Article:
Many Yalies would call this a typical Tuesday: A 10:30 language class in William L. Harkness Hall, an 11:35 lecture at the Law School, lunch on the run and then a 1:30 seminar in the Hall of Graduate Studies.
But if professors follow a recent recommendation from administrators regarding course scheduling, busy days like this one may become a rarity for the average student. The catch is a lighter Tuesday schedule would likely come at the expense of their Friday mornings.
Yale College Dean Peter Salovey and Graduate School Dean Jon Butler sent a memo earlier this month to administrators in academic departments recommending they schedule no more than 10 percent of their course offerings during any one class time slot. The suggestion came on the heels of a Yale College faculty meeting discussion last spring in which professors and administrators acknowledged that too many courses are being offered in a small handful of popular time slots, limiting student choice and straining classroom availability.
The bunching of classes into only a few slots has had its effect on classroom availability and students’ schedules. It is difficult to reassign a lecture course to a new classroom when enrollment exceeds available seating, Senior Deputy Registrar Diane Rodrigues said. And many students complain that all of the courses they wish to take meet at the same times.
Faculty members will submit tentative course schedules for the 2008-2009 school year on Feb. 8.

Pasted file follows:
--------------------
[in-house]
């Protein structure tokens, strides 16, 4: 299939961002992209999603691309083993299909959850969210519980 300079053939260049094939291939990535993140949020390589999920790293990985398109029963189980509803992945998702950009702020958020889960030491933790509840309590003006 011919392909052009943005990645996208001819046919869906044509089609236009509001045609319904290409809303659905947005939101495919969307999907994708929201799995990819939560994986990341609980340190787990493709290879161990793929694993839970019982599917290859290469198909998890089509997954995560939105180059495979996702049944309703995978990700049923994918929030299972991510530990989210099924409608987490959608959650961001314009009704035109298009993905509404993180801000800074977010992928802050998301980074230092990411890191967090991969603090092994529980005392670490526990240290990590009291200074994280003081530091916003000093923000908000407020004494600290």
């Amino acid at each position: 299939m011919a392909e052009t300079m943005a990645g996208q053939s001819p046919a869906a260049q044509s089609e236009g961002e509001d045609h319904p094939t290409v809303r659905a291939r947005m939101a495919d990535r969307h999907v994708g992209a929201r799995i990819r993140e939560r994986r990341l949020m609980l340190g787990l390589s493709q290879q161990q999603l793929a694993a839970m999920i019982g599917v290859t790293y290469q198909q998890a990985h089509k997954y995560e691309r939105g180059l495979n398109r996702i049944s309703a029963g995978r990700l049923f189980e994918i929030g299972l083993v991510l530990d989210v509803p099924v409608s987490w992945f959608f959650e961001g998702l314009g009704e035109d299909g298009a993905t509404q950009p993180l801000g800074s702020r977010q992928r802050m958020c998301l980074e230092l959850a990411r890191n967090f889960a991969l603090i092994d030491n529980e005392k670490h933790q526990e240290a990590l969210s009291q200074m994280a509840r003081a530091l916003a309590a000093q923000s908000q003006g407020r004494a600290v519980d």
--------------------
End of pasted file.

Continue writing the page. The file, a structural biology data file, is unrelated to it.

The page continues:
“The problem really occurred in part because everyone has their [favorite time slots], and many people didn’t realize how bunched up courses had become until we took a look at it,” Salovey said.
Registrar’s Office data indicates that 110-minute courses, which includes most weekly seminar, held on Tuesday and Wednesday from 1:30 to 3:20 made up just under 24 percent of those courses held in the fall 2007 semester. Over 18 percent of lecture courses were held on Mondays, Wednesdays or Fridays from 11:35 to 12:25 or 12:50. The most unpopular times for 110-minute courses last fall were Monday mornings and all day Fridays; combined, only 4.25 percent of those courses were held in either slot. And under half of 1 percent of lecture courses — only two, in fact — were held late afternoons on Mondays, Wednesdays or Fridays.
Although faculty discussed diversifying course times last spring and professors generally agreed that courses should be more spread out, administrators said the issue came up too late in the year to have much of an effect on this year’s classes. Salovey said the memo served as a reminder to departments about the recommendation.
The memo also suggested that directors of undergraduate and graduate studies and department chairs solicit three possible teaching times for each course from professors. This would allow departments to turn to a professor’s second or third choice if his or her first choice turns out to be too popular.
The recommendation is the first attempt to coordinate scheduling between departments in the University, administrators said.
“There’s no real central body coordinating when courses are being taught,” Rodrigues said.
Although it is unclear how many departments will follow the recommendations, Rodrigues said she knows the History Department — the department with the most undergraduate course enrollments in the University — is actively implementing the plan. Reductions in a single large department’s demand for classrooms would have a “grand impact” on scheduling, she said.
History Department chair Laura Engelstein said although department administrators have asked faculty to adjust their course times, she does not yet know how effective the plan will be.